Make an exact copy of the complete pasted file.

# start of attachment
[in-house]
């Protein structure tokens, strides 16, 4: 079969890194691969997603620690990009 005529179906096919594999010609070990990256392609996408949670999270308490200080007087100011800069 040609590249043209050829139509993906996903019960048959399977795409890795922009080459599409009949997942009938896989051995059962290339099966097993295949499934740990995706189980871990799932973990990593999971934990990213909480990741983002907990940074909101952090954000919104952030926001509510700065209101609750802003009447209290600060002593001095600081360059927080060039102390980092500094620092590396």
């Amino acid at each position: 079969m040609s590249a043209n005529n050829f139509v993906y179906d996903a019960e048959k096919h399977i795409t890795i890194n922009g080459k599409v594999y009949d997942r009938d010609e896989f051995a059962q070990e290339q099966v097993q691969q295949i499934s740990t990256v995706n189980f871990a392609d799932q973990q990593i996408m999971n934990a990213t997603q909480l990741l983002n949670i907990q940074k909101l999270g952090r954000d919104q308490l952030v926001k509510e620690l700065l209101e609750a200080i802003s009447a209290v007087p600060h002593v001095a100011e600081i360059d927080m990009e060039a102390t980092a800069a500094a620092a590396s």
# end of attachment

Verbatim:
[in-house]
């Protein structure tokens, strides 16, 4: 079969890194691969997603620690990009 005529179906096919594999010609070990990256392609996408949670999270308490200080007087100011800069 040609590249043209050829139509993906996903019960048959399977795409890795922009080459599409009949997942009938896989051995059962290339099966097993295949499934740990995706189980871990799932973990990593999971934990990213909480990741983002907990940074909101952090954000919104952030926001509510700065209101609750802003009447209290600060002593001095600081360059927080060039102390980092500094620092590396």
């Amino acid at each position: 079969m040609s590249a043209n005529n050829f139509v993906y179906d996903a019960e048959k096919h399977i795409t890795i890194n922009g080459k599409v594999y009949d997942r009938d010609e896989f051995a059962q070990e290339q099966v097993q691969q295949i499934s740990t990256v995706n189980f871990a392609d799932q973990q990593i996408m999971n934990a990213t997603q909480l990741l983002n949670i907990q940074k909101l999270g952090r954000d919104q308490l952030v926001k509510e620690l700065l209101e609750a200080i802003s009447a209290v007087p600060h002593v001095a100011e600081i360059d927080m990009e060039a102390t980092a800069a500094a620092a590396s």